Talking about gender stereotypes is dangerous.
It was interesting and less dangerous to see research indicating women leaders are better than men in specific areas, statistically speaking. See: “It’s Harder for Women than Men”
Where men leaders are better than women is an awkward question. Men dominate top executive roles nine to one. It feels like the gorilla is yelling, “See how strong I am.” It has the feel of putting down and keeping down. Having said that, it stands to reason if women are better than men in some areas, men are better than women in others.
During our conversation titled, “Where women leaders are better than men,” a female reader indicated interest in what people thought men leaders were better at. I got some feedback on my Facebook page, as well.
Men are better at:
- Being objective.
- Being brave in large gatherings.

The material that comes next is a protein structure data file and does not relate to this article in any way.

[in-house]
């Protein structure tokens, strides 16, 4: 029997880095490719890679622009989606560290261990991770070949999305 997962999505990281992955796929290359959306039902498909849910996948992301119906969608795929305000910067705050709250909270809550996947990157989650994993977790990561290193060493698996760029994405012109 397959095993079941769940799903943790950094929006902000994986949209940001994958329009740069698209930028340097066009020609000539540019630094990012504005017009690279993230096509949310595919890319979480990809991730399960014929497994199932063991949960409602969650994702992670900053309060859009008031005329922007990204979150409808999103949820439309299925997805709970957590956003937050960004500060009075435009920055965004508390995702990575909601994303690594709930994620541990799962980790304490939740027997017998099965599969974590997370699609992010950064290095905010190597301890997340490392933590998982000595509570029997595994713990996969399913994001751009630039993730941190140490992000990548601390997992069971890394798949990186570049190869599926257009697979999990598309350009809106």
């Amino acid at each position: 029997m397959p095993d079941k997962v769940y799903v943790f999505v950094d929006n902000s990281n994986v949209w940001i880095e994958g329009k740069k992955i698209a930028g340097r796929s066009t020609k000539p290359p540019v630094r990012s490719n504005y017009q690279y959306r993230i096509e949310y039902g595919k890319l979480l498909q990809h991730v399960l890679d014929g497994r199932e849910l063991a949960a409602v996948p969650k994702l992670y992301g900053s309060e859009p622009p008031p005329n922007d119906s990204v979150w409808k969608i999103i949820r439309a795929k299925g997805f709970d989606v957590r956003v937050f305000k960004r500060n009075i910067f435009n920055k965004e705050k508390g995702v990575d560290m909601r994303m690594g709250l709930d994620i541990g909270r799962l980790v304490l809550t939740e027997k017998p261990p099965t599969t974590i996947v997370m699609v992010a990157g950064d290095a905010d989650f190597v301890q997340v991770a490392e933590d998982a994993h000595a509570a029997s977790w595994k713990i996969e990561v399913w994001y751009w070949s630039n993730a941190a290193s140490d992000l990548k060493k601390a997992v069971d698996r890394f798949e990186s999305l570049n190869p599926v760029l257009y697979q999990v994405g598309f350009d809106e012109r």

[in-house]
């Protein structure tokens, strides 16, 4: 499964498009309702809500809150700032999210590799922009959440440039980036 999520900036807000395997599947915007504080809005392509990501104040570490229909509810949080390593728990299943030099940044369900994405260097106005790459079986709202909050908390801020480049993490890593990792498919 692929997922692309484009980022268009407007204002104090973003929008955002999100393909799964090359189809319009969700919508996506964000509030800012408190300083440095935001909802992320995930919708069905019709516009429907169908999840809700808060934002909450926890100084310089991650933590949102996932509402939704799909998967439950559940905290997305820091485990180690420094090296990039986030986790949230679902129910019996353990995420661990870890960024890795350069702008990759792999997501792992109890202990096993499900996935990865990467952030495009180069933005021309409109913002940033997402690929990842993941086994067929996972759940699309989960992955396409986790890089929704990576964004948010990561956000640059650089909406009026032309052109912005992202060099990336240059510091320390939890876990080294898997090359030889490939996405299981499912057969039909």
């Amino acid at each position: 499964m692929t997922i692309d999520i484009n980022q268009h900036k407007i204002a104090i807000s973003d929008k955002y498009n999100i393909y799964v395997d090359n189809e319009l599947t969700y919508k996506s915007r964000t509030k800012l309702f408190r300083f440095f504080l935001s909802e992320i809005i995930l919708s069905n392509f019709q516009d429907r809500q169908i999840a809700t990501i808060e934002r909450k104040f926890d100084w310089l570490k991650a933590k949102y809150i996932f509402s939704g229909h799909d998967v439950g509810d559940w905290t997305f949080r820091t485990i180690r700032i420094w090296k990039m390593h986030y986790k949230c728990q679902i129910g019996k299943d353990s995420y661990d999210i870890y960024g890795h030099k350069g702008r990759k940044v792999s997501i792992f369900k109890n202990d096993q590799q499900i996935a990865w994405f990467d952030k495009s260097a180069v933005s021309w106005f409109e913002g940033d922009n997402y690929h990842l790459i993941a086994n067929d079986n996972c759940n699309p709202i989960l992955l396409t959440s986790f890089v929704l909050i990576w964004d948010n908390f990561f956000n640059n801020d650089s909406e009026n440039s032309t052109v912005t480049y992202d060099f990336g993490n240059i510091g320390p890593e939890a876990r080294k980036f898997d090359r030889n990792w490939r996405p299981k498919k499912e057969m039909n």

- Analytical – trust cold logic.
- Delegating without meddling.
- Trusting in themselves.
- Seeing the big picture.
(Unlike the post on women leaders, no research backs up these points. They are feedback from readers.)
Denying differences between men and women degrades, devalues, and obscures unique gifts and abilities. There’s power in diversity.
The danger of stereo types is untested assumptions. Some men are great nurturers and some women delegate without meddling. Don’t throw individuals in an assumptions bucket. But, if the stereo type fits, wear it. Don’t belittle it.
The real opportunity of diversity is leveraging unique strengths, not making everyone the same. Sameness is boring. Sameness dilutes.
I felt it useful to discuss the strengths of women leaders because they are still a minority in top roles. I don’t feel the same interest concerning men. However, I love celebrating womanliness and manliness as long as it’s not at the expense of the other gender.
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